As noted at a previous post, on Oct. 22, 2016 I’ll be presenting a workshop at the CSA 25 Anniversary Conference. The workshop is entitled “Canadian Stuttering Association – Then & Now: How the CSA Responds to Changing Needs.”
A blurb for my Oct 22, 2016 workshop reads:
“The emergence of national associations for people who stutter can be described as a form of community self-organizing. Jaan will describe the needs that led to the forming of the CSA and participants can explore how community organizations grow and change in response to changing needs.”
The concept of community self-organizing has been a central focus in my volunteer work in recent years. It entails people coming together to represent their own interests.
What needs led to the forming of the CSA? I would say the key need was for people who stutter to represent their own interests, instead of remaining silent and depending on others to speak on their behalf.
How do community organizations grow and change in response to changing needs?
A key part of the approach to governance, that many of us working together in the early years developed, is based upon four principles, which have become part of the built-in culture of the Canadian Stuttering Association. The following lost is not in order of importance. All four principles are equally important, and are part of the culture of the organization.
Leadership succession is a key principle.
We have fixed terms of office for the national coordinator. In that way, the leadership of the organization is constantly renewed.
A second key principle is the concept of continuous improvement. We seek to work with all of our members, on a regular basis, to update our strategic plan and to follow through with the streps required to achieve each of our limited, finite number of strategic goals.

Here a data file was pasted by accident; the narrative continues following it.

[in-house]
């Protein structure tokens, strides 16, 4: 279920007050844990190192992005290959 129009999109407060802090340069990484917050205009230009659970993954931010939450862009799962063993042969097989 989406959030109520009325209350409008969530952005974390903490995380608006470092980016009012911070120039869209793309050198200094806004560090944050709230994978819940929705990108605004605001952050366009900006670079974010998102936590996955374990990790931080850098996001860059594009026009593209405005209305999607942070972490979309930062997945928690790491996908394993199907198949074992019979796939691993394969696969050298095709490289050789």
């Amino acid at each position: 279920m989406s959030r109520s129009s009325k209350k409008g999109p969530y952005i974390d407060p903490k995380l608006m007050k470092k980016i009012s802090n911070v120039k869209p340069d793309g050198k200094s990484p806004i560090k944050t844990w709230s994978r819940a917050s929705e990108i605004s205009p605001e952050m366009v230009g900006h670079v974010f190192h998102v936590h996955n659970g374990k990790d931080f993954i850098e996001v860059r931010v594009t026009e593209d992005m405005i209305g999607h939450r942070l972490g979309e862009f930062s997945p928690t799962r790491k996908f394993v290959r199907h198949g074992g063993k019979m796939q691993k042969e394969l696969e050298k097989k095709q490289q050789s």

A third key principle is the concept of ownership. The organization belongs to all of its members. Input from every source is welcomed, and is sought. The members have a sense of ownership of the decision-making process. Anybody can step forward and begin to find a place in the decision-making structure.
Impartial forum for sharing of information
The fourth principle is that we provide an impartial forum for the sharing of information. We do not, as an organization, tell any person who stutters how they should go about dealing with the fact they stutter. We are here to share information. We are not here to promote a particular way of thinking, or strategy, with regard to how to address stuttering.
Speaking notes – August 2001 Calgary keynote presentation
In the event you would like to read such a document, the speaking notes for a keynote presentation by Jaan Pill at a CSA conference in Calgary can be accessed here:
Presentations along similar themes were delivered at two international events in those years. One keynote was at a world congress, which took place in Ghent, Belgium in the 1990s, of the International Stuttering Association. Another keynote was a world congress of the International Fluency Association, in Montreal in the early 2000s.
In the early years I was also responsible for media relations on behalf of CSA. We had many national and international media interviews, on TV, radio, and in newspapers. Much of what I know about media work I learned in those years.